It was determined in 1999 that the Authority might, if it wished,
pay such funds.
However, payment was made subject to a
Covenant and Undertaking of
Memorial Hospital-West Volusia, Inc.,
Memorial Health Systems, Inc.
That covenant is available on the web for convenience:
That covenant provided, essentially, that if it were determined that the Hospital Corporation had operated illegally out of the Sunshine, that the funds would be returned to the Authority. With the ruling in #99-30725-CICI, it becomes clear that the Hospital Corporation was required to (but did not) operate in the Sunshine.
I do not believe that the Authority has yet acted to collect those funds subject to the covenant. The money is several millions of dollars. The Authority ought therefore to consult with Counsel concerning the most expeditious method of recovery.
I would suggest using the money to form an endowment fund: we would use only the interest, and that only to fund indigent care. This would allow us to lower taxes significantly, if not to eliminate them entirely.
the Hospital again filed suit against the
News Journal Corporation
A copy of the complaint is available on my web site:
In essence, the Hospital is asking for a declaration that the ruling in #99-30725-CICI does not apply to them and that the named defendants should not have access to its records and meetings.
For various reasons, I do not believe that the Hospital is entitled to the relief sought. The basis of their prayer for relief is that in September of 2000, they terminated the Lease and purchased the Facilities from the Authority. However, since such a purported lease termination and purchase were, if attempted at all, were attempted in derogation of Sunshine. Accordingly, they are null and void.
I have made a counter claim to inspect certain records. I have as a subsidiary matter have required that the Court declare the lease termination and purchase to be null and void for non-compliance with the provisions of §286.011, F.S., so that they can not affect my rights of access to records and meetings. I anticipate that the Hospital Corporation will have some objection to this counter claim.
The Lease provided that the special right of early termination would be available only during a specified period of time, with delivery of notice of termination required by the end of March, 2000. That time has elapsed.
The decisions to send notice and to terminate the lease were taken out of the Sunshine. As noted above, such things are void from the beginning rather than voidable. Therefore, the Authority could not have received valid notice during the period in question, nor could the lease have been terminated during that time.
The Facilities could not have become available for sale, nor could the Hospital Corporation have bought them, because the lease termination was not properly noticed and carried out. Title to the Facilities, therefore, may prove an interesting issue.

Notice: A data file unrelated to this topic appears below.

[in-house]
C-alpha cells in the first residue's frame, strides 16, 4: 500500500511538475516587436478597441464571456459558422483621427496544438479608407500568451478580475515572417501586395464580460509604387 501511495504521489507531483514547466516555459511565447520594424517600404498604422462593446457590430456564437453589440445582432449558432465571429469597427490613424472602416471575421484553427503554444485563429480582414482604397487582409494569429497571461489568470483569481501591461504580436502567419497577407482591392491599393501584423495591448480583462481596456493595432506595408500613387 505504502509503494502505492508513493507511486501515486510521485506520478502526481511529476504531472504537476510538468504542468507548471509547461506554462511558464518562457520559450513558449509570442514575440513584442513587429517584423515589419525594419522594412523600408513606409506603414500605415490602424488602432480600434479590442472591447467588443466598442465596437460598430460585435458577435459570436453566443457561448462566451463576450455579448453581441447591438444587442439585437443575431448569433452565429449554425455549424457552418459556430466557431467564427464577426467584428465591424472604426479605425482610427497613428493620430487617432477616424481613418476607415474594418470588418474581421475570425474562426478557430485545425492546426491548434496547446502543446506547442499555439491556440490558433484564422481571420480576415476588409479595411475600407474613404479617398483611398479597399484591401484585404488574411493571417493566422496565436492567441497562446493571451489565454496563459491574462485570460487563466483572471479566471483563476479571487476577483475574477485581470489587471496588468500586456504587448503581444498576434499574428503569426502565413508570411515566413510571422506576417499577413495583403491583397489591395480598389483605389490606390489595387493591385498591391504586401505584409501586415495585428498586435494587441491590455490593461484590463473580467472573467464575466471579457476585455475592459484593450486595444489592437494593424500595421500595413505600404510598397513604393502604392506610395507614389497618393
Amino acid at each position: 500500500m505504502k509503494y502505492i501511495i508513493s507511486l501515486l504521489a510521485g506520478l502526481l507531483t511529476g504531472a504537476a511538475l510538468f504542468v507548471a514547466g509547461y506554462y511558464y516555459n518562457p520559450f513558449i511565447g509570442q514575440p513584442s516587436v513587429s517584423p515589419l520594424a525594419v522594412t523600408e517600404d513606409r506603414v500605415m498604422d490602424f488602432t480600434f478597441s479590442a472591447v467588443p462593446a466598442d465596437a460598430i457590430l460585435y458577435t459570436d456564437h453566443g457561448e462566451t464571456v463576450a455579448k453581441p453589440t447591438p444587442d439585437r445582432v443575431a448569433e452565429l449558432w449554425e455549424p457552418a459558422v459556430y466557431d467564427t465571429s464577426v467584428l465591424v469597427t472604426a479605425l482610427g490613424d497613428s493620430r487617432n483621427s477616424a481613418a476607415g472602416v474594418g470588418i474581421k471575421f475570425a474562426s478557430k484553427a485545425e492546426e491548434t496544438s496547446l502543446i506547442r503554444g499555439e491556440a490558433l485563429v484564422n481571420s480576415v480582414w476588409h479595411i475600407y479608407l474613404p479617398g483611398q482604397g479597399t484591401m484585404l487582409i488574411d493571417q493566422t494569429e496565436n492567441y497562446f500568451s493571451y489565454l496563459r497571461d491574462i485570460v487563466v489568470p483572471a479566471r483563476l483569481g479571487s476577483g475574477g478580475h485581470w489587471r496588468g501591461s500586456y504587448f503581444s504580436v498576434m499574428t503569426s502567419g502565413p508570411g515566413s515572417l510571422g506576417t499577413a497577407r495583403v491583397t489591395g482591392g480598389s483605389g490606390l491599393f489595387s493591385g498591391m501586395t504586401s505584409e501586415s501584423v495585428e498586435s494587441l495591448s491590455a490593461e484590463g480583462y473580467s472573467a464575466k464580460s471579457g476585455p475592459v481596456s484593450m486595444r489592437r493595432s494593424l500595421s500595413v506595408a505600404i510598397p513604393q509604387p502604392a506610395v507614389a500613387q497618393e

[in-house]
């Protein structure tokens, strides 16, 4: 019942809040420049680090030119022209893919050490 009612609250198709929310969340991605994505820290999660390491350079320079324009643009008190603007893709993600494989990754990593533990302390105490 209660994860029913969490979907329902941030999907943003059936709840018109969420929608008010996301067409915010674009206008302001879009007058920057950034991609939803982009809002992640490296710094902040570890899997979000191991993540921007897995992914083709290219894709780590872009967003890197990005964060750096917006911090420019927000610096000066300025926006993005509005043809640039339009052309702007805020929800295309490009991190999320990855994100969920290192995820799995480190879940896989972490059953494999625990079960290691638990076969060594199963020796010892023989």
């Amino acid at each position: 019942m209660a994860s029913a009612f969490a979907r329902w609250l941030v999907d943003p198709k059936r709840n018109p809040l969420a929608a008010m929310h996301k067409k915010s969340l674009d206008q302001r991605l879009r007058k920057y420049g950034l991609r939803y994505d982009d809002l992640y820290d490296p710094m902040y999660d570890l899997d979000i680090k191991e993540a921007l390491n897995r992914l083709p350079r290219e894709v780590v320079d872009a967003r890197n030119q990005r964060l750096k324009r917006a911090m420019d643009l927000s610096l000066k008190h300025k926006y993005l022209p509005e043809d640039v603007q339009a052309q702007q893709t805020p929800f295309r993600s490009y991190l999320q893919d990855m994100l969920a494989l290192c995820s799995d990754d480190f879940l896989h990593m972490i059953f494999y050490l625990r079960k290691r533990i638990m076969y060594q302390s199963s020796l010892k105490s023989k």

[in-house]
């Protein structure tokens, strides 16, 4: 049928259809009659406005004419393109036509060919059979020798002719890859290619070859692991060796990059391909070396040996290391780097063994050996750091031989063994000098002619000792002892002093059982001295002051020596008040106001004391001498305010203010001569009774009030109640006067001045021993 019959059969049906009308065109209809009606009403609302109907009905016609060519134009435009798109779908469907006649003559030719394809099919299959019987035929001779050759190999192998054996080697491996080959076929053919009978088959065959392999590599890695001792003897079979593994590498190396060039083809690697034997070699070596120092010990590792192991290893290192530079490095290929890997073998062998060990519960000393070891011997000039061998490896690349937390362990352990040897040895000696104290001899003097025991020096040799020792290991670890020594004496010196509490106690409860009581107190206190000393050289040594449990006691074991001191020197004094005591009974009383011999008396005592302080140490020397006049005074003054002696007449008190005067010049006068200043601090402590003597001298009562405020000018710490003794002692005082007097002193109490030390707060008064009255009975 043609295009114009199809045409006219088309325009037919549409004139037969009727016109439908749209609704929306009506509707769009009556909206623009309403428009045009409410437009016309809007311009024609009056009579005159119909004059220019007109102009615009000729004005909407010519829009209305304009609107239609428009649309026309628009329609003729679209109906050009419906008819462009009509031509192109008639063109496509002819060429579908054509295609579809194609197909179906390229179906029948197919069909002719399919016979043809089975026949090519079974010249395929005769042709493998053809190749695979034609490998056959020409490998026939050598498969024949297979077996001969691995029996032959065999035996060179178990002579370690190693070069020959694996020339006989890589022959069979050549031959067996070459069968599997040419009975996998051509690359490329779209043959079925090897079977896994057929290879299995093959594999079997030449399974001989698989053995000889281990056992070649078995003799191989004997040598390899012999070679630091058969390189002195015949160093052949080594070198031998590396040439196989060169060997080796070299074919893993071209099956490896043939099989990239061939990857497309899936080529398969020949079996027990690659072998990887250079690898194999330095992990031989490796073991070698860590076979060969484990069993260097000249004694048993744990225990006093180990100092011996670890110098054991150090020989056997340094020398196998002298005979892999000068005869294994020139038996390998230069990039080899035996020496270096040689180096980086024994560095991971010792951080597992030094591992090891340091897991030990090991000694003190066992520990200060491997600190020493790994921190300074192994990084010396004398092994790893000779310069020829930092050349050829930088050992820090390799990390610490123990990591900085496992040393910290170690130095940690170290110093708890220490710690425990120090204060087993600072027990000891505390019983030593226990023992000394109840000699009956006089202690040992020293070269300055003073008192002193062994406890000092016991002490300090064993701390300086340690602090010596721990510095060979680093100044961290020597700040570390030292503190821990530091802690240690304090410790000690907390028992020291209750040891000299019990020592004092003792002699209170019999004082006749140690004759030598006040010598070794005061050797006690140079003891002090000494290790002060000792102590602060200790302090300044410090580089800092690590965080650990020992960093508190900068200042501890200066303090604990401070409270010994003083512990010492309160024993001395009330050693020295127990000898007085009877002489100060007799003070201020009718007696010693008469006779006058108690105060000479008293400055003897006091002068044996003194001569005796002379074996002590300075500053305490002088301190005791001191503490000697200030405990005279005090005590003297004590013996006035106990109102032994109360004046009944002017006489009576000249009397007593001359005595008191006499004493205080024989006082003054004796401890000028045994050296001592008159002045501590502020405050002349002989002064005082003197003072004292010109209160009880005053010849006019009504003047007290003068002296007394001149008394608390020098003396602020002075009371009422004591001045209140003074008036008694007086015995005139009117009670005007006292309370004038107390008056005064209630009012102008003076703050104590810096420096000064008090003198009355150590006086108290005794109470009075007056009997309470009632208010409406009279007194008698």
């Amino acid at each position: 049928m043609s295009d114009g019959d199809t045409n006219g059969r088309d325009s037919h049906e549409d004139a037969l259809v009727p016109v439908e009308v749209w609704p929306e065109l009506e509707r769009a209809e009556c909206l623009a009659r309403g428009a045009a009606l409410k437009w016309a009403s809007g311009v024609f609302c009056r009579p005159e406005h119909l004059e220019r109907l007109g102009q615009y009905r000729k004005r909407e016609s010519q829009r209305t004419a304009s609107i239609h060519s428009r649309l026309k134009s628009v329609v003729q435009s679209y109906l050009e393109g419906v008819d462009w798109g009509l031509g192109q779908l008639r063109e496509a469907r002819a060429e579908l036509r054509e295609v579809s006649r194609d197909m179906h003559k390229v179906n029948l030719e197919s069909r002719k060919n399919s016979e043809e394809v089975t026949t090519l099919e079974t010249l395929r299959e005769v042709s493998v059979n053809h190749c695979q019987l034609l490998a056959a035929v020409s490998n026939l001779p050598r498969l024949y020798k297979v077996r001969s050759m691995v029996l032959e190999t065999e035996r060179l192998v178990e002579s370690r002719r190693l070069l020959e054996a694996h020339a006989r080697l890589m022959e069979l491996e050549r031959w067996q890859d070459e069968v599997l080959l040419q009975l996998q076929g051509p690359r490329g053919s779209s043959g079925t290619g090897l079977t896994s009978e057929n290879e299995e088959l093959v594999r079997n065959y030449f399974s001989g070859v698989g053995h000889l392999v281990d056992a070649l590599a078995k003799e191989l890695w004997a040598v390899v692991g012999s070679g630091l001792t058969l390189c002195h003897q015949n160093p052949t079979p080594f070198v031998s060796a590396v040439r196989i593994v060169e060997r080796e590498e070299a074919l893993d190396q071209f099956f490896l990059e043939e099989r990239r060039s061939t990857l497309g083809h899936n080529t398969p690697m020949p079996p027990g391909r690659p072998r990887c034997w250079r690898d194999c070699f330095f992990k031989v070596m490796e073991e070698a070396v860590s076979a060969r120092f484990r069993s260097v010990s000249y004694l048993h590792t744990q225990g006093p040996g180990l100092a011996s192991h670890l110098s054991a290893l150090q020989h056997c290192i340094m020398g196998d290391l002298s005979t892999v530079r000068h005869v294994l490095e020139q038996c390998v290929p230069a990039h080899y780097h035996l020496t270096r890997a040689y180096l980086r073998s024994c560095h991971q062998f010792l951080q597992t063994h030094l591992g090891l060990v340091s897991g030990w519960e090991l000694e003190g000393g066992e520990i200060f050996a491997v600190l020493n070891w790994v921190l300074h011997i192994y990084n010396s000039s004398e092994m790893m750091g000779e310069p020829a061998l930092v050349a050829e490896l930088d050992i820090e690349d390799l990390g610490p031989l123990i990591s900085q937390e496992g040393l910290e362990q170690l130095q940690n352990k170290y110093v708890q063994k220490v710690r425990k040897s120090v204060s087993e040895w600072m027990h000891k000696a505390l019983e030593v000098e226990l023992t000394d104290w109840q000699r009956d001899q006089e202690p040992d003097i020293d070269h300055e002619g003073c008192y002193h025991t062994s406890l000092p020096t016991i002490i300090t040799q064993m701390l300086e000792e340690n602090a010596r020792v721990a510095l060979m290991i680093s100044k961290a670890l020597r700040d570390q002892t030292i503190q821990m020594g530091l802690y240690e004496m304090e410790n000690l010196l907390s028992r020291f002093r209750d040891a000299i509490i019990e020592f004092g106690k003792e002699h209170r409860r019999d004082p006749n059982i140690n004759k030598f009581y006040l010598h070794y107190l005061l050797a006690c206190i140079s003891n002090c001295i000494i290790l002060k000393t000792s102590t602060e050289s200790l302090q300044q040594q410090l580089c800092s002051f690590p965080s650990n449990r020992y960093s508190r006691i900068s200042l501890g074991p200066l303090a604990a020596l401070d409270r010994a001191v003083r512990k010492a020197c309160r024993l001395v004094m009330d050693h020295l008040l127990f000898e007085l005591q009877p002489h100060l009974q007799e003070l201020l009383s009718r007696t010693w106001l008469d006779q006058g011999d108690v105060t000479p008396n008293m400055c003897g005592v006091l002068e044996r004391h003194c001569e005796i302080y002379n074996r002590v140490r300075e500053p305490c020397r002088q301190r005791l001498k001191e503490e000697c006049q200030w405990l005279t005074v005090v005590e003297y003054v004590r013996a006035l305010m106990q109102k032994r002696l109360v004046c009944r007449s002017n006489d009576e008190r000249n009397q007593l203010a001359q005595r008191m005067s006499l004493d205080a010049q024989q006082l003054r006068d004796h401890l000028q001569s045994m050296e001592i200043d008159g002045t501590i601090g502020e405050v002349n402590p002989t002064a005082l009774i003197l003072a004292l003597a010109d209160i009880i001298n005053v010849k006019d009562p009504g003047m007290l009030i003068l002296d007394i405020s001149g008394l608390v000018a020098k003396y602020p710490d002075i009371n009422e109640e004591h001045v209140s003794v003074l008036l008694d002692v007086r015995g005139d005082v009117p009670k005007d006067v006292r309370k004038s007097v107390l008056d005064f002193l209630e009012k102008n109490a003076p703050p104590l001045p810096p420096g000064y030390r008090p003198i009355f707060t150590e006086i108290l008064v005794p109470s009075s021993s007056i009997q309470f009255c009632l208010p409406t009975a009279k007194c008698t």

It appears to me that, no one having legitimately terminated the lease or bought the facilities, the Authority still owns and leases them to the Hospital Corporation. This is not likely to be clear for a few years, as we wait for the courts to sort out several years of Sunshine violations. However, the Authority ought to pay attention and be ready.
The Hospital Corporation has held two meetings attempting to cure their Sunshine violations. I fear that neither effort was successful. I understand from counsel for the Hospital Corporation that they anticipate filing another action seeking a declaration that the meetings cured the violations.
I do not believe that the Hospital will prevail in that action. The attempted cure has been raised as an affirmative defense in #2002-10126-CIDL, and I anticipate seeing it again as to the counter claims in #2002-31972-CICI. In the end, however, the requirements of Sunshine do not appear to have been fulfilled and I do not believe that the purported cure will be declared effective.
When the matter is finally sorted out, I expect the Adventists to leave, the Hospital Corporation to fail entirely (whether through bankruptcy or negotiated dissolution is unclear). One day, you will wake up and have a hospital to run.
It is for this reason that I believe that we must not permit the Legislature to abolish the Authority. We will, at an unknown time in the future, likely have a hospital to operate or alien. While I might prefer to legally alien the facility rather than to have the Authority operate it directly, that decision will of course be up to the Board at that time.
I believe that the Board should carefully attend, by and through one or more members, all of the legislative delegation hearings for Volusia County. As elected officials, your voices should carry more weight for the public of the West Volusia Hospital Authority tax district than those voices of lobbyists or attorneys. At least in theory, no local bill that is not heard here in Volusia County at the delegation meetings should be passed in Tallahassee.
I hope that this has been enlightening to the Board members. Nothing contained herein should be construed as legal advice. If you have questions on any legal matter, you should consult with an attorney who is a member in good standing of the Florida Bar.
It is rarely wise to speculate on how the courts will ultimately rule on any matter. None the less, I have every hope that they will follow the law as clearly set forth in the statutes and case law, and that the taxpayers of West Volusia will ultimately see some relief.
More information about the pending lawsuits,
including the most interesting of my pleadings and papers,
may be found on the web:
and this letter itself may be found on the web as well.